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This week I am joined by Brian Colao, Director of leading US law firm Dykema, who untangles the intricacies of the legal process of expanding your business to a DSO, offering you advice on what practices are best for your business.

Dykema represents approximately 350 group practices and DSOs in all 50 US states, handling any matter of legal or compliance issues.
Are you a solo dental practitioner wanting to expand your business?
At Dykema, Brian helps solo practitioners roll their organization up to either affiliate with DSOs, or do private equity deals.

If you’re a solo practitioner with no intention of expanding, Dykema can still come in handy, helping you with any legal issue you might experience.

If, however, you are interested in building your own DSO, Dykema can help you reorganize your business and get a higher ROI.
So what are the first steps?
What you would need first is a rough plan for the expansion. You don’t have to have it all figured out, but there are a few questions that are essential for this early stage.

Some of these questions include:

How many offices do you expect to have in the next couple of years?
Are these offices going to be in the same state? Or in different states?
What is your target audience? Are you a Medicaid practice audience, or are you going to be a private pay or a pediatric specialty? What are you trying to accomplish?
Where is the intellectual property held? If you have a trade name, who owns it? Have you registered that trademark?
Where is the equipment held? Are there any liens on the equipment right now? Who holds the leaseholds?

The next step is to secure financing. When it comes to financing, you basically have two options:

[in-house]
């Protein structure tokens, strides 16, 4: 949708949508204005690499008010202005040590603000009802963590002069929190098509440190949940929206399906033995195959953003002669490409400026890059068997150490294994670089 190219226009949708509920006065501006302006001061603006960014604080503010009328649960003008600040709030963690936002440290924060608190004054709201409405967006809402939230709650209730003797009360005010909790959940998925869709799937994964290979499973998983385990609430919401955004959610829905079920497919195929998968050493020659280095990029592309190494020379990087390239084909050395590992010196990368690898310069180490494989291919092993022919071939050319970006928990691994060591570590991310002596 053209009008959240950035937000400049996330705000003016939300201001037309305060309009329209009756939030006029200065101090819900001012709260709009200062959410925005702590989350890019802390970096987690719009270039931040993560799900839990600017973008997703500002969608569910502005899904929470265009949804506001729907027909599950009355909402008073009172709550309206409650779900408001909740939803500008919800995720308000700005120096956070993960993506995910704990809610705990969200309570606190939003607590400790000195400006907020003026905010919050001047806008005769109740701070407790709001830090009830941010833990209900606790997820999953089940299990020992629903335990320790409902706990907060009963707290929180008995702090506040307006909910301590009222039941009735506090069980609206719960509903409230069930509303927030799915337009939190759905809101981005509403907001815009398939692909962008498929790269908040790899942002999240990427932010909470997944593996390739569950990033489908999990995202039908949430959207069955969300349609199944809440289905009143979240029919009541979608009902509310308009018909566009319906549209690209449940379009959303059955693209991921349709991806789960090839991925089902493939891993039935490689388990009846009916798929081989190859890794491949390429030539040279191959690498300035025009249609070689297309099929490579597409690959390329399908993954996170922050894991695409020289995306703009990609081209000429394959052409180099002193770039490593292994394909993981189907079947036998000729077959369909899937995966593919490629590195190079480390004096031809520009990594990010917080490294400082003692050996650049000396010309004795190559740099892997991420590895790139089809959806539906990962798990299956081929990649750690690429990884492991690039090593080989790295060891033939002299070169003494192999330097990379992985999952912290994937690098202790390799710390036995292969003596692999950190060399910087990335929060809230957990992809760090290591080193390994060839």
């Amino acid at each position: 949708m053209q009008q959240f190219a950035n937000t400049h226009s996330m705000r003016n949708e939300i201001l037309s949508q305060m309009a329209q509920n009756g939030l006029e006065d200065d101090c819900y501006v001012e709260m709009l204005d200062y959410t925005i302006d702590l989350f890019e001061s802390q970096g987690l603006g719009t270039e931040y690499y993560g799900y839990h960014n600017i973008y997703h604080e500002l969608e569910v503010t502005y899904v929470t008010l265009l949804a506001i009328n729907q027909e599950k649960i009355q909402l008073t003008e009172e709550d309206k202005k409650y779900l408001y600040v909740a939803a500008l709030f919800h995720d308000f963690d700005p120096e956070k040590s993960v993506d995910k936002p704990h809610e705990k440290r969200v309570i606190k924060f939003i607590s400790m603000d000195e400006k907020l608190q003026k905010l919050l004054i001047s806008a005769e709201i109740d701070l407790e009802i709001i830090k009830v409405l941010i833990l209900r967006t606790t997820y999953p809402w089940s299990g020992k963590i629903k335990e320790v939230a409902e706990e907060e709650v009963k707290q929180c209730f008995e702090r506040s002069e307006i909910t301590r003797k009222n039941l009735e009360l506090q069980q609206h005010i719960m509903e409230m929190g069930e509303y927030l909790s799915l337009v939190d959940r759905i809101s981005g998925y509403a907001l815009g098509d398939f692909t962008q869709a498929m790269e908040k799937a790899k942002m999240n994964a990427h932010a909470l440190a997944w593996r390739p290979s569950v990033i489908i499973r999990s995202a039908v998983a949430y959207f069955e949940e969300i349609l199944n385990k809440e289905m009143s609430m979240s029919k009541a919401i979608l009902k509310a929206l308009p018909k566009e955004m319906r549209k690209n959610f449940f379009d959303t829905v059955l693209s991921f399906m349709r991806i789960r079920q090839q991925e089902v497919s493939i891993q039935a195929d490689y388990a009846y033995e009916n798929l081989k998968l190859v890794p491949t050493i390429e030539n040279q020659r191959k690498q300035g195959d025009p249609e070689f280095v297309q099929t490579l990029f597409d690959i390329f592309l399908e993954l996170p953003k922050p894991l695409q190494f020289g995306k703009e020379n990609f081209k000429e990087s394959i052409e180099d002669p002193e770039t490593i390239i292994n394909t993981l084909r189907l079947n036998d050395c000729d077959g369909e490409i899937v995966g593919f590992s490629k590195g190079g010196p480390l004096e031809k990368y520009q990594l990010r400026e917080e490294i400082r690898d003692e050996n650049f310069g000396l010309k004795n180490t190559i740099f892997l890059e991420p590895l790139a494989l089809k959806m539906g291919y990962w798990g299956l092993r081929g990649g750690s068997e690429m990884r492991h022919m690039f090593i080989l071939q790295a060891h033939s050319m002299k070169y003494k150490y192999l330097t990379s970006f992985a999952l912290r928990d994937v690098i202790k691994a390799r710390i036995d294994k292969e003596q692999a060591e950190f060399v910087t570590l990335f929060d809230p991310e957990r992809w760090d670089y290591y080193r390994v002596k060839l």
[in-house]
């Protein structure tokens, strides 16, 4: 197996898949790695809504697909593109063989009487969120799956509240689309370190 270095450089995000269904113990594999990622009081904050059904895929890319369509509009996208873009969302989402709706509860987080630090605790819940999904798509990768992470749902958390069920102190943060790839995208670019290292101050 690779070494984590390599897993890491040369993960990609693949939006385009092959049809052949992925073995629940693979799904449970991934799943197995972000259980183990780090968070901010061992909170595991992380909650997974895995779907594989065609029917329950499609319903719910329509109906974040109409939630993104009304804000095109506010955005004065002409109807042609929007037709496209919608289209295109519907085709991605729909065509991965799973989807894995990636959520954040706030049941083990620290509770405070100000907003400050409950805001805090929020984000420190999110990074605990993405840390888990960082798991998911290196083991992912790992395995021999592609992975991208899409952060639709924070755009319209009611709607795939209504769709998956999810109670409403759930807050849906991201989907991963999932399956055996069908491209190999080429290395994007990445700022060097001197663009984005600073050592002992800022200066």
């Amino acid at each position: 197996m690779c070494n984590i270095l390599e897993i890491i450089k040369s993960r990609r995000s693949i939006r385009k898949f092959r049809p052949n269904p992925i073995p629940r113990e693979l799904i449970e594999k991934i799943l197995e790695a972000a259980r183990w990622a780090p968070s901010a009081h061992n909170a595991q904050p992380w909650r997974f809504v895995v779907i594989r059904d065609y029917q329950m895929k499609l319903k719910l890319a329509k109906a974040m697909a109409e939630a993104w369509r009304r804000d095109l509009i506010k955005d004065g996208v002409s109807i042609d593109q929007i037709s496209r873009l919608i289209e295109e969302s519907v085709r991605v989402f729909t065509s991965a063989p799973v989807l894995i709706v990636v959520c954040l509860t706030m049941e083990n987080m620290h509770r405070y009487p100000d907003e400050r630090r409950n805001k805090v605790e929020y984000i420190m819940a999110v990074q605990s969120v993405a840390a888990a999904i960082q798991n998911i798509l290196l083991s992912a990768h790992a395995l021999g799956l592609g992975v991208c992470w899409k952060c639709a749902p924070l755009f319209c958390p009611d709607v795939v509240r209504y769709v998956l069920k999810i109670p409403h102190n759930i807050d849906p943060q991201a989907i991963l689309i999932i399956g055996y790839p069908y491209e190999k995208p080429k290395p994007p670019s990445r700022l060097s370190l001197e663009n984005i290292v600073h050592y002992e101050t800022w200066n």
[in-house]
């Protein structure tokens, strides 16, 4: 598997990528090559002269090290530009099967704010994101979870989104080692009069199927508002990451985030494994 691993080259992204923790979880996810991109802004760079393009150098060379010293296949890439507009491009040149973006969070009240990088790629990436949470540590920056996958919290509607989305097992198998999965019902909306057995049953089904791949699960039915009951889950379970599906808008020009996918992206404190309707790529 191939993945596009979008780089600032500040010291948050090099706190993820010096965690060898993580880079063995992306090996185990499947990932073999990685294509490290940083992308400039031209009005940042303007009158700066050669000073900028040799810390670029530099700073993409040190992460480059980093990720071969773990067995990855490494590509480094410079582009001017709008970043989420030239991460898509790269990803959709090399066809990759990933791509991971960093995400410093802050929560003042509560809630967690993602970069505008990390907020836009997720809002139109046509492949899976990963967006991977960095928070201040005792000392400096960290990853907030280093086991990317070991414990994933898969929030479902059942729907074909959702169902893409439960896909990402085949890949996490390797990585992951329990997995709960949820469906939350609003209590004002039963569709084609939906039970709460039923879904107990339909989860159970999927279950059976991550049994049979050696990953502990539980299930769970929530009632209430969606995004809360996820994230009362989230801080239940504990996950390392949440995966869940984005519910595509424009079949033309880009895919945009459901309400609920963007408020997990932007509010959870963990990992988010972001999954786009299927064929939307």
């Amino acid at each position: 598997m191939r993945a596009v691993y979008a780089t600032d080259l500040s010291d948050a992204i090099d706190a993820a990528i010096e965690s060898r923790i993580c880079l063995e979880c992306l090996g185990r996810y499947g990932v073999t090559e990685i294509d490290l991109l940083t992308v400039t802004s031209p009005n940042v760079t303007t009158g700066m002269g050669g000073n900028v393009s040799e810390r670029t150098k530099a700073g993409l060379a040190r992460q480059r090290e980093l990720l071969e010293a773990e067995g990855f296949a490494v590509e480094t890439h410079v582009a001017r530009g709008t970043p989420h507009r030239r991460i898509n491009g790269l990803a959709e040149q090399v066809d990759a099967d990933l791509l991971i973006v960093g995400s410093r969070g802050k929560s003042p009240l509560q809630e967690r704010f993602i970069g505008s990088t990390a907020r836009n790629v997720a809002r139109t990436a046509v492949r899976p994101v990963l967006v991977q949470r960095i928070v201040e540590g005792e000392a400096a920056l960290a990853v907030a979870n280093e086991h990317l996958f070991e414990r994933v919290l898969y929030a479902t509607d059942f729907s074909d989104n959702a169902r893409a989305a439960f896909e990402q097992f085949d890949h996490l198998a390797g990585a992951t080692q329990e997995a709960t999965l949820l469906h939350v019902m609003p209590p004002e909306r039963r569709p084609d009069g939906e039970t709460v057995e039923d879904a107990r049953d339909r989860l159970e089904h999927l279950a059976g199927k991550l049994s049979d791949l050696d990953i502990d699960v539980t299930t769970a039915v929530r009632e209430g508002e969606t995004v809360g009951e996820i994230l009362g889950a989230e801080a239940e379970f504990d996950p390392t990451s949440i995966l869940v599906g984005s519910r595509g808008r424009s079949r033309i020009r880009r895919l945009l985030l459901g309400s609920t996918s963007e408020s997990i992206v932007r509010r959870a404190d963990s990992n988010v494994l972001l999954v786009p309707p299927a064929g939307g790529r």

You can either apply for additional bank financing
Or you can check out some groups like Citibank (that has a DSO-specific program) or others

How much money do you need to get started?
This pretty much depends on where you’re expanding. For Brian, who lives in Dallas – Fort Worth, Texas, the rule of thumb is $500k per de novo.

Acquiring new practices can mean anything from a couple hundred thousand to seven figures, depending on how big these practices are.

Many solo practitioners choose to acquire as they can afford to do it, and that, on average, means one or two new offices every year. Keep in mind that if you choose this gradual strategy, you’ll have a hard time hitting critical mass.

If you prefer to take it slow, adding a new practice every year or so, and you’re having fun while you’re at it, there’s probably no need to rush.

However keep in mind that, because of the consolidation of the industry, the endgame for everyone is to roll their dental practice up and sell it.
How much ROI can you get?
If you choose to make a deal with an established DSO, you will probably end up with 5.5 to 6.5 times, sometimes 7 times, your EBITDA. This is the conservative approach, where the multiple is lower, but your future participation is also limited, giving you more freedom. You can stay on if you choose, or you can exit after a couple of years. It’s up to you. You won’t be tied to this deal for a large amount of time.

Now, if you prefer something riskier, but with a higher return, you should go for a private equity deal. Some of these deals have paid up to 18 times EBITDA. The downside is that you will have to invest a lot of time and money. You will probably have to roll over up to 40-45% of the amount you get paid. You have to reinvest in the new entity and hang around for up to five years.

If you’re in your late 50s or 60s, generally a private equity deal is not for you. That’s because normally people in this age range prefer to take the safer deal, ensure a smooth transition, take the money off the table and just exit after two years.

If you’re 50 or younger, it depends on your preference. The important thing is to understand the deal you’re making and the involvement it will take.